A Company In Liquidation Cannot Refer A Money Claim To Adjudication
MJ Lonsdale Ltd v Bresco Ltd (In liquidation) – a Company in liquidation cannot refer a dispute to adjudication when that dispute included the determination of a claim for payment.
In Lonsdale Ltd v Bresco Ltd (in liquidation), each party alleged that it was entitled to payment as a result of the other party having wrongfully terminated the construction contract between them. Lonsdale sought a declaration and a permanent injunction to prevent Bresco from bringing a claim in adjudication.
Insolvency Rules 2016
Lonsdale argued that the effect of Rule 14.25 of the Insolvency Rules 2016 was that Bresco’s claim could not be adjudicated. The rule applies where, before the company goes into liquidation, there have been mutual dealings between the company and a creditor proving or claiming to prove debt for liquidation. It states that any sums owed from one must be set-off against the sums owed by the other. The balance is then payable to either the creditor or the company. As a result, the claims and cross-claims between Lonsdale and Bresco were replaced with a single debt – that which was due as a result of the account under Rule 14.25. As has previously been determined in the House of Lords, the account is automatic and self-executing immediately upon liquidation. Can such an account be determined by an adjudicator, possibly in a series of separate adjudications dealing with different elements of it?
Is there a right to adjudicate?
Under Section 108 of the Housing Grants, Construction and Regeneration Act 1996 (‘Construction Act’), parties to a construction contract have a right to refer a dispute arising under the contract for adjudication at any time.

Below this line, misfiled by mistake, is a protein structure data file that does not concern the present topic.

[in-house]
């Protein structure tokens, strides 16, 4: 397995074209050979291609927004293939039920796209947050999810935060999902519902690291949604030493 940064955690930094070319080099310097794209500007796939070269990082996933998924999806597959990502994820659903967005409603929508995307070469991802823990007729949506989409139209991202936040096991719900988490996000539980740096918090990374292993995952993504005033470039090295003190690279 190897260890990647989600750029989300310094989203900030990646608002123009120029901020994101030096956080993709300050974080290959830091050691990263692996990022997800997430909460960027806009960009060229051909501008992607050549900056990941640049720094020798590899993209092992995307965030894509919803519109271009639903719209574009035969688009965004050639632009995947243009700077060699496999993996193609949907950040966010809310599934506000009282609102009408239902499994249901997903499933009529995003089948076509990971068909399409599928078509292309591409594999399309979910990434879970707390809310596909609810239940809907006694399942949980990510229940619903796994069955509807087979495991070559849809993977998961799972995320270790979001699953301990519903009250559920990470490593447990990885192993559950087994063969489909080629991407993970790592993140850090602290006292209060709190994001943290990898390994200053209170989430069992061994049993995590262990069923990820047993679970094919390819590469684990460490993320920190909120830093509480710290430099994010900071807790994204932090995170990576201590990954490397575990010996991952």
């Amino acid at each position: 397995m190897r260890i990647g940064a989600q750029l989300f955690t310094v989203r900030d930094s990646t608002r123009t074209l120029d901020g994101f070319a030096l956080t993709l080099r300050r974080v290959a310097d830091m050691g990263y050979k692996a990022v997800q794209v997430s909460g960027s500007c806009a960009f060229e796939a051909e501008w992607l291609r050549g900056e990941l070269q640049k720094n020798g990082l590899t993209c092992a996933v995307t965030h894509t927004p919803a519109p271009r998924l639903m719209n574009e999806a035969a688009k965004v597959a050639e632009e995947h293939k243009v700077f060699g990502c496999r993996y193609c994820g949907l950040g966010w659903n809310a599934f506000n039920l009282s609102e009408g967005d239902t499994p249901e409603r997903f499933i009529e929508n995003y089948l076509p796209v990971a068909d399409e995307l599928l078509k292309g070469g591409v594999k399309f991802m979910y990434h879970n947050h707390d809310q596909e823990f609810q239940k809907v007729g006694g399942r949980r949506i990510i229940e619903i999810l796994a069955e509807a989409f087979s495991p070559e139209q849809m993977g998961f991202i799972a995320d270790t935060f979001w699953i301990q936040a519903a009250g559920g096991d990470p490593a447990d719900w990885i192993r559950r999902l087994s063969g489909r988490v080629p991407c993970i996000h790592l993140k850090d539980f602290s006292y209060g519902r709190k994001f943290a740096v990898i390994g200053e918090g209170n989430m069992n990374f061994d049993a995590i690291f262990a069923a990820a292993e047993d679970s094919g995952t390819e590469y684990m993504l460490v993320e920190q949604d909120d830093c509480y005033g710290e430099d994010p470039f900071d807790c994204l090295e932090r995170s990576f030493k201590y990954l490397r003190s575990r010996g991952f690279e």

The process is one which produces temporarily binding decisions, meaning that the parties can subsequently have the same dispute decided in litigation or arbitration (depending on what their contract provides for).
It is generally only possible to refer a single dispute in any given adjudication. The underlying claims and cross-claims, in a case where Rule 14.25 applies, will often constitute separate disputes.
As is clear from the decision in this case, these features of adjudication mean it is not a process that is well-suited for the determination of an account under Rule 14.25.
The process is not only unsuitable, it is not available. Under Rule 14.25, upon the appointment of a liquidator, the claims between the parties are replaced by a single claim for the net balance between them in the form of the Rule 14.25 account. Any dispute about that, or any constituent financial claim forming part of it, is a claim in the liquidation and not a “dispute arising under the contract”.
The Judge therefore concluded:
‘A company in liquidation cannot refer a dispute to adjudication when that dispute includes (whether in whole or in part) determination of any claim for further sums said to be due to the referring party from the responding party’.
Insolvency Rules 1986
The court held the same outcome would be reached if the 1986 Insolvency Rules applied.
One of the arguments that Bresco advanced was that liquidators regularly refer disputes to adjudication: separately to taking the account under the Insolvency Rules, as part of taking that account, or as practical steps to determine disputes between the company in liquidation and its counter-party to construction contracts. Adjudicators also, it was said, commonly decide those disputes. However, as stated in the judgment, the ‘practical behaviour of liquidators’ cannot affect the ‘correct legal characteristics of disputes and mutual dealings as set down in the Insolvency Rules’.
Bresco were correct to say that such adjudications have been pursued in the past, although we have always challenged them on the basis that the adjudicator has no jurisdiction because of the effect of the Insolvency Rules. It seems likely that the practice of commencing such adjudications will or should stop. The case does not appear to rule out adjudicating issues related to the underlying claims between the parties. However, because any decision on them will only be temporarily binding, there would usually be little to be gained by doing so.